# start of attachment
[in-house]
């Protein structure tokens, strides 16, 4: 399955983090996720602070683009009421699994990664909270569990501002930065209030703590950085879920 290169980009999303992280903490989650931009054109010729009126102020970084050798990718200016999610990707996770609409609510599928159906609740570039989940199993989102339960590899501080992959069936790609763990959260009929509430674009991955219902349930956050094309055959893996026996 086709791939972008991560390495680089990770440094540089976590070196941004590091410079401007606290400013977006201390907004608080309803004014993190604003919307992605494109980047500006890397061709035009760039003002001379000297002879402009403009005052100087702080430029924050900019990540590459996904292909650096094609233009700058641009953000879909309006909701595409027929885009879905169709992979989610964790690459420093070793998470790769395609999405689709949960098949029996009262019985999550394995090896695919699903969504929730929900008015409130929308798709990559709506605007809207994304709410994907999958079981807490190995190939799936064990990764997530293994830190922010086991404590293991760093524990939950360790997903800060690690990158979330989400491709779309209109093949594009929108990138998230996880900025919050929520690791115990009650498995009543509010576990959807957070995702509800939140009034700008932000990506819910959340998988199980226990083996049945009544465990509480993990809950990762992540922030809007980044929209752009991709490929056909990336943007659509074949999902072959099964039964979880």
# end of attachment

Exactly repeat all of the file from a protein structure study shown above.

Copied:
[in-house]
């Protein structure tokens, strides 16, 4: 399955983090996720602070683009009421699994990664909270569990501002930065209030703590950085879920 290169980009999303992280903490989650931009054109010729009126102020970084050798990718200016999610990707996770609409609510599928159906609740570039989940199993989102339960590899501080992959069936790609763990959260009929509430674009991955219902349930956050094309055959893996026996 086709791939972008991560390495680089990770440094540089976590070196941004590091410079401007606290400013977006201390907004608080309803004014993190604003919307992605494109980047500006890397061709035009760039003002001379000297002879402009403009005052100087702080430029924050900019990540590459996904292909650096094609233009700058641009953000879909309006909701595409027929885009879905169709992979989610964790690459420093070793998470790769395609999405689709949960098949029996009262019985999550394995090896695919699903969504929730929900008015409130929308798709990559709506605007809207994304709410994907999958079981807490190995190939799936064990990764997530293994830190922010086991404590293991760093524990939950360790997903800060690690990158979330989400491709779309209109093949594009929108990138998230996880900025919050929520690791115990009650498995009543509010576990959807957070995702509800939140009034700008932000990506819910959340998988199980226990083996049945009544465990509480993990809950990762992540922030809007980044929209752009991709490929056909990336943007659509074949999902072959099964039964979880």